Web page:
Finding a roommate to split the cost of your rent and utilities may be the perfect answer to your problem. Before you let someone move in with you, be sure that your lease allows you to have a roommate. If it does, be clear about any rights the landlord may have, such as the right to approve a roommate before he/she moves in. If you violate the terms of your lease, you may face eviction. Discussing the Business of Living Together: After you find a roommate, discuss how the two of you will manage the practical aspects of living together. For example:
- How will the rent get paid each month? Will you each write a check for one half of the rent, or will one of you write a check for the full amount and get reimbursed by the other.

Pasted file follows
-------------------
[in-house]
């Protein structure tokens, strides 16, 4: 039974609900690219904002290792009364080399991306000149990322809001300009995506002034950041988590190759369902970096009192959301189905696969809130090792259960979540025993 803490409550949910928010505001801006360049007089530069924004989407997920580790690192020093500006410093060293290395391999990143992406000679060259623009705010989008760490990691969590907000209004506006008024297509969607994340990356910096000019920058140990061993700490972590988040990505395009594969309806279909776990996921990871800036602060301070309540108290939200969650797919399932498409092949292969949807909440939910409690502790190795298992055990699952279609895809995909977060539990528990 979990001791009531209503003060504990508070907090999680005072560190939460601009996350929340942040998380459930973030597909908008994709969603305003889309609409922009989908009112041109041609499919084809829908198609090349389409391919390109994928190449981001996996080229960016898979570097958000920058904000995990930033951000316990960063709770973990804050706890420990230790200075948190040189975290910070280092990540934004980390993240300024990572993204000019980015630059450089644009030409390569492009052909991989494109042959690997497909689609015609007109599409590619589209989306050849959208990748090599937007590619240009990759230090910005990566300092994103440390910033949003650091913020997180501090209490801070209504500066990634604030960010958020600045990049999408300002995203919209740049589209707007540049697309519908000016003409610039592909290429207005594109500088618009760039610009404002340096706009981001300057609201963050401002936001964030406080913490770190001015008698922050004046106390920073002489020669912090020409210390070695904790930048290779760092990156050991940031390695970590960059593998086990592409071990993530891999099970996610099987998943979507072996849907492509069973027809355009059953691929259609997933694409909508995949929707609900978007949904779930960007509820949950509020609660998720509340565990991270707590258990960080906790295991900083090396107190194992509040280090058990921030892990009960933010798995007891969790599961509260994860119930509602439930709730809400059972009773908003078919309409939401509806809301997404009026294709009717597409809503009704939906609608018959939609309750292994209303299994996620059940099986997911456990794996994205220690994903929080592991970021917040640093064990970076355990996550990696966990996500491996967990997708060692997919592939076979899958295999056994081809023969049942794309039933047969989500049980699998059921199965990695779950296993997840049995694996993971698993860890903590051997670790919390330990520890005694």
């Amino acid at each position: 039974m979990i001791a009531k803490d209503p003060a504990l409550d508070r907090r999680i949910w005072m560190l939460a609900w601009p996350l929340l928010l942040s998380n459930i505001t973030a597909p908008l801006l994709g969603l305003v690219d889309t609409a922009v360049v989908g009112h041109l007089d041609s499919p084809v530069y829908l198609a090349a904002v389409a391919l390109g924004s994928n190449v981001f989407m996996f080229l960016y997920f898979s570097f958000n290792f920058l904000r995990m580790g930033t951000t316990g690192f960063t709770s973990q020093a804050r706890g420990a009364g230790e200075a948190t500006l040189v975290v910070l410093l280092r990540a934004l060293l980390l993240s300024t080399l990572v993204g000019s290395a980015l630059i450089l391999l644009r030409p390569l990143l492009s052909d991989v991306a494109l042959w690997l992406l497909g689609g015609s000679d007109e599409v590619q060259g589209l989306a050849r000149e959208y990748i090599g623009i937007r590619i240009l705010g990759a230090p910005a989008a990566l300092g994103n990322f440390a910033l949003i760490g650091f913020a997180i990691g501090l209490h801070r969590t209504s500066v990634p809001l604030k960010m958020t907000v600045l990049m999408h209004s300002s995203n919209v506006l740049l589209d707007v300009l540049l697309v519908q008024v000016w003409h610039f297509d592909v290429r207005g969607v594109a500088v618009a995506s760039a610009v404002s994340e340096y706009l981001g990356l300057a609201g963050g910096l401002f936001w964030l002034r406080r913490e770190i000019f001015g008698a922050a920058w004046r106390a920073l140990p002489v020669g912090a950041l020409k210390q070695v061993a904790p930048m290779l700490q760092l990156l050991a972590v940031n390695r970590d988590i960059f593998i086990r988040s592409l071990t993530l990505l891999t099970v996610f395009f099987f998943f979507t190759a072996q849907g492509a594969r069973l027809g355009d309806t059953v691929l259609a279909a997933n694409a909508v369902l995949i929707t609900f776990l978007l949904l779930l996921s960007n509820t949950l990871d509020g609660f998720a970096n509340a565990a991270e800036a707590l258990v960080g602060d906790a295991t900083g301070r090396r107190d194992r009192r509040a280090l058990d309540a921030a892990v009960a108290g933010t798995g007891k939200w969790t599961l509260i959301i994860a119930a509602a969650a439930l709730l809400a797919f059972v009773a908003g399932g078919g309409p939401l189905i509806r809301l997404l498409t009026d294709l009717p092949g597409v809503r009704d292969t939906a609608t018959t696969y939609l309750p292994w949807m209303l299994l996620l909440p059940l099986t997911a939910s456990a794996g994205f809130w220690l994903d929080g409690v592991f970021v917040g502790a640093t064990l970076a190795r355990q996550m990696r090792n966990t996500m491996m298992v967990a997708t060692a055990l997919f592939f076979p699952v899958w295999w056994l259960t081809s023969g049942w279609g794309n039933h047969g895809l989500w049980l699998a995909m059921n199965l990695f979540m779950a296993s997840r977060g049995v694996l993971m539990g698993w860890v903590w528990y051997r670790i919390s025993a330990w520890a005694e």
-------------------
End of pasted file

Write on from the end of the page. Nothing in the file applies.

- Who will pay any additional security deposit your landlord may require?
- How will you share joint expenses such as utilities, DSTV, Internet etc?
- How much notice must your roommate give you if he/she decides to move out before your lease is up, and what are the financial implications of him/her doing so.
- Under what circumstances can you ask your roommate to move out if you decide that living together isn't working out.
- Is your roommate obligated to help you find an acceptable new roommate if he/she moves out before your lease is up?
- How will you share the housework?
If you are going to share a home, how will you divide up any chores your landlord doesn't handle, such as mowing the grass etc.
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